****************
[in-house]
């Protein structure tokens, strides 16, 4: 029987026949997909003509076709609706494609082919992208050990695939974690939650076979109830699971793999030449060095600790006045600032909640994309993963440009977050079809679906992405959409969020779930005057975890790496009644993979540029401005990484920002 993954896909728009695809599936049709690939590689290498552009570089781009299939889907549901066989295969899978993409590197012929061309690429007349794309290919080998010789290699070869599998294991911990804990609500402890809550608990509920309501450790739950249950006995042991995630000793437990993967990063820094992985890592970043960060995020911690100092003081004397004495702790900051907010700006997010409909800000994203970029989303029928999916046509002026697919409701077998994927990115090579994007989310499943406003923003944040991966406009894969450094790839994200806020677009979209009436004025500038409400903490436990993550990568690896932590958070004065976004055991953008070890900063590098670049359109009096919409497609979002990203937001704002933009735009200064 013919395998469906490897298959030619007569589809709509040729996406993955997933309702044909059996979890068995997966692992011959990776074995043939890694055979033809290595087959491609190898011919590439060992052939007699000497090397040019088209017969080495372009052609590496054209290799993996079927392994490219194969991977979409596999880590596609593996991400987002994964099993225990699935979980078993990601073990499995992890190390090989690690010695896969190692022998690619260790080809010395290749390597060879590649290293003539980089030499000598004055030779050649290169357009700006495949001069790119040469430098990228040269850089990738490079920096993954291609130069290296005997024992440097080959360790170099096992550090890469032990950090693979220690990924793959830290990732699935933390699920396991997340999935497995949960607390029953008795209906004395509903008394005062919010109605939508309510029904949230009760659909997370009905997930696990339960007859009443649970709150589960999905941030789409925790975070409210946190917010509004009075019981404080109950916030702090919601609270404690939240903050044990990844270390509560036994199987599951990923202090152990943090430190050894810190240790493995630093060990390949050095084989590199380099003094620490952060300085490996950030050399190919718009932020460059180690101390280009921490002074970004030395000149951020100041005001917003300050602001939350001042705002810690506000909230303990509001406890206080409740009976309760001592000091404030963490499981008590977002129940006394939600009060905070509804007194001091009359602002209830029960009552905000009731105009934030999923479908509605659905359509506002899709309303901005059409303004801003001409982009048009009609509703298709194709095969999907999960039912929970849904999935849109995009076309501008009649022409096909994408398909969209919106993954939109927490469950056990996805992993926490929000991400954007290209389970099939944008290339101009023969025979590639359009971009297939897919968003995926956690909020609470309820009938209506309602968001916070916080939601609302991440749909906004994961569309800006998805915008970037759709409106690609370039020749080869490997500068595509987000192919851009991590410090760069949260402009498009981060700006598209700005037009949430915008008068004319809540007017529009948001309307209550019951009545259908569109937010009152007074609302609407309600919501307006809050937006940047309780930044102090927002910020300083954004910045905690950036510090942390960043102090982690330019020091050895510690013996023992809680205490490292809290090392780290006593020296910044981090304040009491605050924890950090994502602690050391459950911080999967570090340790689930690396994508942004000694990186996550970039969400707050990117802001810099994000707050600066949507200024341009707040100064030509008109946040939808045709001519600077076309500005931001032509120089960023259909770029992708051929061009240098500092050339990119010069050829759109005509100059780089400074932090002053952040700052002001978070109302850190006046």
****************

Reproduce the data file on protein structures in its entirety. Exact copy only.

[in-house]
């Protein structure tokens, strides 16, 4: 029987026949997909003509076709609706494609082919992208050990695939974690939650076979109830699971793999030449060095600790006045600032909640994309993963440009977050079809679906992405959409969020779930005057975890790496009644993979540029401005990484920002 993954896909728009695809599936049709690939590689290498552009570089781009299939889907549901066989295969899978993409590197012929061309690429007349794309290919080998010789290699070869599998294991911990804990609500402890809550608990509920309501450790739950249950006995042991995630000793437990993967990063820094992985890592970043960060995020911690100092003081004397004495702790900051907010700006997010409909800000994203970029989303029928999916046509002026697919409701077998994927990115090579994007989310499943406003923003944040991966406009894969450094790839994200806020677009979209009436004025500038409400903490436990993550990568690896932590958070004065976004055991953008070890900063590098670049359109009096919409497609979002990203937001704002933009735009200064 013919395998469906490897298959030619007569589809709509040729996406993955997933309702044909059996979890068995997966692992011959990776074995043939890694055979033809290595087959491609190898011919590439060992052939007699000497090397040019088209017969080495372009052609590496054209290799993996079927392994490219194969991977979409596999880590596609593996991400987002994964099993225990699935979980078993990601073990499995992890190390090989690690010695896969190692022998690619260790080809010395290749390597060879590649290293003539980089030499000598004055030779050649290169357009700006495949001069790119040469430098990228040269850089990738490079920096993954291609130069290296005997024992440097080959360790170099096992550090890469032990950090693979220690990924793959830290990732699935933390699920396991997340999935497995949960607390029953008795209906004395509903008394005062919010109605939508309510029904949230009760659909997370009905997930696990339960007859009443649970709150589960999905941030789409925790975070409210946190917010509004009075019981404080109950916030702090919601609270404690939240903050044990990844270390509560036994199987599951990923202090152990943090430190050894810190240790493995630093060990390949050095084989590199380099003094620490952060300085490996950030050399190919718009932020460059180690101390280009921490002074970004030395000149951020100041005001917003300050602001939350001042705002810690506000909230303990509001406890206080409740009976309760001592000091404030963490499981008590977002129940006394939600009060905070509804007194001091009359602002209830029960009552905000009731105009934030999923479908509605659905359509506002899709309303901005059409303004801003001409982009048009009609509703298709194709095969999907999960039912929970849904999935849109995009076309501008009649022409096909994408398909969209919106993954939109927490469950056990996805992993926490929000991400954007290209389970099939944008290339101009023969025979590639359009971009297939897919968003995926956690909020609470309820009938209506309602968001916070916080939601609302991440749909906004994961569309800006998805915008970037759709409106690609370039020749080869490997500068595509987000192919851009991590410090760069949260402009498009981060700006598209700005037009949430915008008068004319809540007017529009948001309307209550019951009545259908569109937010009152007074609302609407309600919501307006809050937006940047309780930044102090927002910020300083954004910045905690950036510090942390960043102090982690330019020091050895510690013996023992809680205490490292809290090392780290006593020296910044981090304040009491605050924890950090994502602690050391459950911080999967570090340790689930690396994508942004000694990186996550970039969400707050990117802001810099994000707050600066949507200024341009707040100064030509008109946040939808045709001519600077076309500005931001032509120089960023259909770029992708051929061009240098500092050339990119010069050829759109005509100059780089400074932090002053952040700052002001978070109302850190006046």